The Charles River


In case you were wondering, the Charles River is named after Charles I of England.  The English explorer John Smith (founder of Jamestown) had explored the area and originally named it the Massachusetts River.  Upon presenting the map to the king, Smith said he tended toward “native” names but His Majesty should feel free to make any changes.  Humility was clearly not one of Charles’ strongest traits as he renamed the river after himself.  This is ironic in that Charles would shortly be known for antagonizing Puritans and it was those same Puritans who were settling in Boston.  Apparently, the antipathy wasn’t so strong as to cause them to change the name.  Then again, it probably would not have been wise to go about changing the names of things decreed by the king, no matter what your relationship might be with him at the moment.

Harvard University


In short order, I was in the heart of the city once again.  I had hoped to find Fenway Park, home of the hated Red Sox baseball club (well, hated by me anyway).  Time was pressing, and I had to forego that trip.  Instead, I pressed on to the first of the tourist sights I hoped to visit – Boston Common.

George Washington, overlooking Boston Common


Dating almost to the founding of Boston in 1634, the area was originally used as a cow pasture, burial ground, and a place to hang criminals.  The British Army camped there in 1775 and it was from this location they departed to seize the weapons of the Massachusetts Militia on April 19 of that year, resulting in the Battle of Lexington and Concord.  The land was given over to public use in 1830 and is arguably the first ever urban park in the world, depending on how you measure such things.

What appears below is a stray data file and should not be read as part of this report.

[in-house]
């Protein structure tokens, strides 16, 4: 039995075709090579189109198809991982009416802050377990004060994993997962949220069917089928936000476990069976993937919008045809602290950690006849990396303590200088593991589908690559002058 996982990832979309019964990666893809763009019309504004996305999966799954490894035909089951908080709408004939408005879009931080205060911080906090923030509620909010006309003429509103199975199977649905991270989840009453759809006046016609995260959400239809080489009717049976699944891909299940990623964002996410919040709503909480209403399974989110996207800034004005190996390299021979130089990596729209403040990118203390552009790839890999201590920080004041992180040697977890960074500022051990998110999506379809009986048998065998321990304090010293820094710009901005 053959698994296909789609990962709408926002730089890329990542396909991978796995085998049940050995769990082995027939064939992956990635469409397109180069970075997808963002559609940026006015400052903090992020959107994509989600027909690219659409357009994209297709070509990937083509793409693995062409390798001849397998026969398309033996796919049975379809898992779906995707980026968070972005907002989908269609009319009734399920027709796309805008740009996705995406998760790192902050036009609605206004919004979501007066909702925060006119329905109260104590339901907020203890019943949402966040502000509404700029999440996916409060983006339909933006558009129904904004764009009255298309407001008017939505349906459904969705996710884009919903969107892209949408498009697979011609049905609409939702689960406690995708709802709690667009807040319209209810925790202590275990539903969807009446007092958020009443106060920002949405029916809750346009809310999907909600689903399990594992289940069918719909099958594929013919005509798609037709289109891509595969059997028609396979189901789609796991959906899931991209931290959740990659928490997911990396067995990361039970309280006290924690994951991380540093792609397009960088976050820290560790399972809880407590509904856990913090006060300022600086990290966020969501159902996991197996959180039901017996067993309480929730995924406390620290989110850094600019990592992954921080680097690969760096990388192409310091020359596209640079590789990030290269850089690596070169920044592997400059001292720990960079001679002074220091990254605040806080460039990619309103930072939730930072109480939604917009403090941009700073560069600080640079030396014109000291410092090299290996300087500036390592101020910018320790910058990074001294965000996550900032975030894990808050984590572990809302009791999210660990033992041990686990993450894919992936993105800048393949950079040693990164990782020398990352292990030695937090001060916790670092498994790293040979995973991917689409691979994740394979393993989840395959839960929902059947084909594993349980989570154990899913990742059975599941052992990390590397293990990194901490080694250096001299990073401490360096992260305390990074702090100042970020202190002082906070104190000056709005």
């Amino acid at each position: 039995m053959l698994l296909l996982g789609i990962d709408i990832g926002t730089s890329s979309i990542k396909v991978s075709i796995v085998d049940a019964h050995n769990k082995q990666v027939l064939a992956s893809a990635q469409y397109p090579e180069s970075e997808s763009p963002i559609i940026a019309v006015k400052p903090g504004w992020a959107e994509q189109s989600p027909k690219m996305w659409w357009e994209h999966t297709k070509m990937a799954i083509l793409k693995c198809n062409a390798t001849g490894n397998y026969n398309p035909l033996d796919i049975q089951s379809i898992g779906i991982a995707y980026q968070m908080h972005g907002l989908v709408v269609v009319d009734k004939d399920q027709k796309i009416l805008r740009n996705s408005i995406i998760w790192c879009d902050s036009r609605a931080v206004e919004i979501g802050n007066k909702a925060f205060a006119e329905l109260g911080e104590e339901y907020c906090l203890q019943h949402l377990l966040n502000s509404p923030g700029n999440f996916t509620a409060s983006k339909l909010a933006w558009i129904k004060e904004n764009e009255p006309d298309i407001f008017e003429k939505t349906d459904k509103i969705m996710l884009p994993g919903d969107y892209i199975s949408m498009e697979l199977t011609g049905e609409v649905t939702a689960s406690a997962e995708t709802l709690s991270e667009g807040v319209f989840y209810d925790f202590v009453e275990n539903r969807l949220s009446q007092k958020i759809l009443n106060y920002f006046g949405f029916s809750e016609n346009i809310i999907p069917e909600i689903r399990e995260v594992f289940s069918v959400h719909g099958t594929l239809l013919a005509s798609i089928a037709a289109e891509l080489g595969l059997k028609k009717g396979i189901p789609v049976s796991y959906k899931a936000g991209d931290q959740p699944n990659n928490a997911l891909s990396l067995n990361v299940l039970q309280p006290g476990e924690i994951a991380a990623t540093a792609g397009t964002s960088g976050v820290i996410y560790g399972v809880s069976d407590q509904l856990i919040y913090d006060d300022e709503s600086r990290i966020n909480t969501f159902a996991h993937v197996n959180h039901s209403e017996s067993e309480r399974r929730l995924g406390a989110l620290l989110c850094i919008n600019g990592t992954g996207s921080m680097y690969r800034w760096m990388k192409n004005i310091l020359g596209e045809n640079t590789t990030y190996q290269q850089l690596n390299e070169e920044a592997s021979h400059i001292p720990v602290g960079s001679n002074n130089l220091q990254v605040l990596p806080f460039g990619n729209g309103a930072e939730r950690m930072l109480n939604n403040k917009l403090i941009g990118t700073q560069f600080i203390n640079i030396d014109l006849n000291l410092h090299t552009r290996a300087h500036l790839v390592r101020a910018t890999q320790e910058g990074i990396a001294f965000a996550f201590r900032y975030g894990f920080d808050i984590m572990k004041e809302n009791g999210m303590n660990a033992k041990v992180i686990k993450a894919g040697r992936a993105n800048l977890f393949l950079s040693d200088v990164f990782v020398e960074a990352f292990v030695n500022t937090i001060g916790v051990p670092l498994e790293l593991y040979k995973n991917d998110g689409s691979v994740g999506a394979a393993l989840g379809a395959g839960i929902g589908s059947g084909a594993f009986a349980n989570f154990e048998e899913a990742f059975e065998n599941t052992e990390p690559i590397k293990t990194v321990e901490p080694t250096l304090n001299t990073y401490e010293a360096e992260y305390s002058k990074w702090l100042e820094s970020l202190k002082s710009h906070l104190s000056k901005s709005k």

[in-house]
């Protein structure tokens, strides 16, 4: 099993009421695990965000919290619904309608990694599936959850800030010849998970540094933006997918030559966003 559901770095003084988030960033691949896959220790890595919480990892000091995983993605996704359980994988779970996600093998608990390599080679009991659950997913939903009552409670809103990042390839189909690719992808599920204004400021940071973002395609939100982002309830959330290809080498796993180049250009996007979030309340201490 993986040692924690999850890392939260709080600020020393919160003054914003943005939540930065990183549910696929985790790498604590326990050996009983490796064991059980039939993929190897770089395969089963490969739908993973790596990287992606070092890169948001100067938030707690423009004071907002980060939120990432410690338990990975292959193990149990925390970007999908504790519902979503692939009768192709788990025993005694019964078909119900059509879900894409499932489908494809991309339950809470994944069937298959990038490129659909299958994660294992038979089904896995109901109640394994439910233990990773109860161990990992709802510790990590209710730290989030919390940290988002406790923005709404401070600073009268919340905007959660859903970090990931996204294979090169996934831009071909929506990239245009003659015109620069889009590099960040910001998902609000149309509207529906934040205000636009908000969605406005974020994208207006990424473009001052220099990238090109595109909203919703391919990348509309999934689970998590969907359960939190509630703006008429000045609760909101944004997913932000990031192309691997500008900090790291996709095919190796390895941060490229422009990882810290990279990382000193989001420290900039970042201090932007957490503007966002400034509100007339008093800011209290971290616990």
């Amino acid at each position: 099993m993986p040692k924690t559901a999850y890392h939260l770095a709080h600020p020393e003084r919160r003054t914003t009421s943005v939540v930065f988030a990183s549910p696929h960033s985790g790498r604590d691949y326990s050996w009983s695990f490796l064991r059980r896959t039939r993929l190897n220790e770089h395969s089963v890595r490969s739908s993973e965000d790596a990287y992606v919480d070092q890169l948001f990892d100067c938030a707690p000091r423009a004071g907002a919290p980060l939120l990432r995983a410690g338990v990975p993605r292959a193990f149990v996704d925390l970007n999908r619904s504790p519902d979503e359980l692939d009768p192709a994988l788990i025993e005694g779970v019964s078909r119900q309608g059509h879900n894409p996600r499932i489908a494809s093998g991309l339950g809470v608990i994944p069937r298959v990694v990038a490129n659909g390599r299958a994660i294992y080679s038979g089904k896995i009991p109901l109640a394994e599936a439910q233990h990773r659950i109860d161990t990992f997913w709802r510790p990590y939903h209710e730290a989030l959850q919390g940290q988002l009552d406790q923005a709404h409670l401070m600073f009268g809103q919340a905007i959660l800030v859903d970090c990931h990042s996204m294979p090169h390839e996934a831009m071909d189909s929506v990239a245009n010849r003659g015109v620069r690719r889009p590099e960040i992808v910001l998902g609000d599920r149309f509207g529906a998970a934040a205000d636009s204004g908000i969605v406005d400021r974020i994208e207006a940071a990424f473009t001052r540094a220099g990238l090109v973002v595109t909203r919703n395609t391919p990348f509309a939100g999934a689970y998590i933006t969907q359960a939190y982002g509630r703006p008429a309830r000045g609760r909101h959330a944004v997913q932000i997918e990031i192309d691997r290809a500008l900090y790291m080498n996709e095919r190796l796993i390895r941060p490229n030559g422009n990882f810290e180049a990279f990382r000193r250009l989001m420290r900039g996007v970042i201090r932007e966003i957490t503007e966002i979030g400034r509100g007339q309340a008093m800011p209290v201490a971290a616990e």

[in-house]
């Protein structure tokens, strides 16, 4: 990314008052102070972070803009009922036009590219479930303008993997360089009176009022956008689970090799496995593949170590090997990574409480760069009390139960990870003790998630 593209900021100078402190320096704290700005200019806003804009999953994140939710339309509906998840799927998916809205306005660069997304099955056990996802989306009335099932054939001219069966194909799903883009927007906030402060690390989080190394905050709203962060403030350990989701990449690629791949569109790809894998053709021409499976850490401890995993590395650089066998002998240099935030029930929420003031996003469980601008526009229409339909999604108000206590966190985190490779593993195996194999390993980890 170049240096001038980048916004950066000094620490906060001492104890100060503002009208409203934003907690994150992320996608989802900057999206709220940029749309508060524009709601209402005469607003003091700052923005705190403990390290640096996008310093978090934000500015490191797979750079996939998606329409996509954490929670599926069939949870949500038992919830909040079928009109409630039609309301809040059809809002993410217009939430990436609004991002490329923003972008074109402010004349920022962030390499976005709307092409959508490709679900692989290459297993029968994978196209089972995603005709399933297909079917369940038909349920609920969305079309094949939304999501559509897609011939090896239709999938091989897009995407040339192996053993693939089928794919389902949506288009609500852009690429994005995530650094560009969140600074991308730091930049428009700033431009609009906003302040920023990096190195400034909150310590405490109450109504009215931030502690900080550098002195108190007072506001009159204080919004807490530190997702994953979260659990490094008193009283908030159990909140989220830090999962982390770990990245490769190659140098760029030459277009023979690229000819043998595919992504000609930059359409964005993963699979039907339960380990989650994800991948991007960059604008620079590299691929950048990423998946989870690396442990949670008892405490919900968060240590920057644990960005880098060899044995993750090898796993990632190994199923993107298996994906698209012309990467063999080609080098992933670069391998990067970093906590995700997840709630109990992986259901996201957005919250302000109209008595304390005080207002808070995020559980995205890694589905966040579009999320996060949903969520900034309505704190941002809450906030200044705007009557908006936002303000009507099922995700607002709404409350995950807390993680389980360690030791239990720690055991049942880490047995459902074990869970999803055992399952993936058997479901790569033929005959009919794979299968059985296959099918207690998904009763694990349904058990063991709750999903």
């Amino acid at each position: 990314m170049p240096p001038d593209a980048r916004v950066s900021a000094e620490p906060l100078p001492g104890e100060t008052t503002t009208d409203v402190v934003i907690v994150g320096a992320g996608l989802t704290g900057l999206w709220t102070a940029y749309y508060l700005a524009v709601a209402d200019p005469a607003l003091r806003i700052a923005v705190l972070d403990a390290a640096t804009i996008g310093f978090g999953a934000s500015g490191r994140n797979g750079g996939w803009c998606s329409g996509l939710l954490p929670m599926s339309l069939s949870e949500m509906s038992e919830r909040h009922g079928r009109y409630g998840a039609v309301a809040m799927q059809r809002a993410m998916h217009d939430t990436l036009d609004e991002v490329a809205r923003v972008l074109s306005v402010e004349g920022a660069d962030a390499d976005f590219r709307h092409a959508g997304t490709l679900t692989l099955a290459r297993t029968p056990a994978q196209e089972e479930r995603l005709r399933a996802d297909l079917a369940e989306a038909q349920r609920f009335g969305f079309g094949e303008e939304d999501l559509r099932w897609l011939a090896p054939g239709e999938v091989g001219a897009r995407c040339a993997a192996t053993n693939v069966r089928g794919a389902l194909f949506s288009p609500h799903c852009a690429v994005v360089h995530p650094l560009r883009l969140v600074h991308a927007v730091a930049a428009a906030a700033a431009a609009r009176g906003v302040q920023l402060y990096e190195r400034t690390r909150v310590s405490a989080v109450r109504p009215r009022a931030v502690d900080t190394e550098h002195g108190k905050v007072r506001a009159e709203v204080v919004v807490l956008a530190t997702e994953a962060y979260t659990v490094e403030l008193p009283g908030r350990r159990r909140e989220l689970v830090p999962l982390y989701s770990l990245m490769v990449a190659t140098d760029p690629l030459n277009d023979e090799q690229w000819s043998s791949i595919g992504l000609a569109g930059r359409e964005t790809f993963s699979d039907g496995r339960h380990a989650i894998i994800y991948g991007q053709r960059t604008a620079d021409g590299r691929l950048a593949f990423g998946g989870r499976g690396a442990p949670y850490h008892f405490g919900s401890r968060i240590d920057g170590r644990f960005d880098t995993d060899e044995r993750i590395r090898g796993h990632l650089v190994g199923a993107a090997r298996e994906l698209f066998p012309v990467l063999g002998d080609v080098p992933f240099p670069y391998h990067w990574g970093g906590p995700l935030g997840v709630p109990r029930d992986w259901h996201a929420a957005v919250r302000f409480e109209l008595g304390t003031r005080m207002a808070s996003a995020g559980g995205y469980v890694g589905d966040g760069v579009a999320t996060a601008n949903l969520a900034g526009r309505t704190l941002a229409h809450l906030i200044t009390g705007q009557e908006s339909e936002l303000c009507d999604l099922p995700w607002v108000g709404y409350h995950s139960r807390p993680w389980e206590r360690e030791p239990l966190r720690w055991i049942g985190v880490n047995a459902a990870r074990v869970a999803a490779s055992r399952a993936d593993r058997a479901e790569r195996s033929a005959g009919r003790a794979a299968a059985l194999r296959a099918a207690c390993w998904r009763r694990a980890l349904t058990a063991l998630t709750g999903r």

A college student trying to fund his education (or so he claimed)


The Common was quite pleasant and was rapidly filling up with people enjoying what had turned out to be a nice day.  The sun was even beginning to peak out from behind the clouds.  I took an extended break on a bench and watched the world pass by.  I had been on the go for over three hours and traveled about 30 miles.

Since this is the place where I paused during my ride, it seems like a logical place to pause in this story.  Stay tuned for the second installment and learn of my travels into the heart of the historical district, the North End, and my subsequent trip to Bunker Hill.  Naturally, I shall then wrap things up by making sweeping conclusions on all things cycling in the greater Boston metro area!

15 thoughts on “Cycling In Boston, Part I

  1. Great post. I enJoyed your ride. Funny how we hold Tootlepedal up as our standard for bird photography:-D

  2. I lived on Mass Ave for a year and loved to walk along the Charles. So great to see the city, but still have the easy to navigate path. On Sundays, they close Starrow Drive (the crazy busy street that follows the river) and lots of people come out to play. Plus, you caught one of the classic sights – a scull out on the water.

    1. There were dozens of sculls and scores of sail boats, but I didn’t want to overwhelm you with a zillion pics of them! I was impressed with the number of boat houses and yacht clubs (private, university, and public) that dot both sides of the river.